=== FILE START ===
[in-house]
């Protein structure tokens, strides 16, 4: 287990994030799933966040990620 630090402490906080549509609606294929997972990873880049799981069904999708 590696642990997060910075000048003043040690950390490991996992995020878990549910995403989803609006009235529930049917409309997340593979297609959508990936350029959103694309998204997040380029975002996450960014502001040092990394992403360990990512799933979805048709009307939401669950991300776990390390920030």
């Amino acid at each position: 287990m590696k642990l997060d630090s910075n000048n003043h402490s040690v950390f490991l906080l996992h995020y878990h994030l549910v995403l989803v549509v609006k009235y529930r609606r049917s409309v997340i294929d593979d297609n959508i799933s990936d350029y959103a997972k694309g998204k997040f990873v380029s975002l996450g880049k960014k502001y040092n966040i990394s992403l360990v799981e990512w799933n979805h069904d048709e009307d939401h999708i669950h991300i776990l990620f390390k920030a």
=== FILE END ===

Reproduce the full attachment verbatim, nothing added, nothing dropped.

[in-house]
């Protein structure tokens, strides 16, 4: 287990994030799933966040990620 630090402490906080549509609606294929997972990873880049799981069904999708 590696642990997060910075000048003043040690950390490991996992995020878990549910995403989803609006009235529930049917409309997340593979297609959508990936350029959103694309998204997040380029975002996450960014502001040092990394992403360990990512799933979805048709009307939401669950991300776990390390920030």
């Amino acid at each position: 287990m590696k642990l997060d630090s910075n000048n003043h402490s040690v950390f490991l906080l996992h995020y878990h994030l549910v995403l989803v549509v609006k009235y529930r609606r049917s409309v997340i294929d593979d297609n959508i799933s990936d350029y959103a997972k694309g998204k997040f990873v380029s975002l996450g880049k960014k502001y040092n966040i990394s992403l360990v799981e990512w799933n979805h069904d048709e009307d939401h999708i669950h991300i776990l990620f390390k920030a």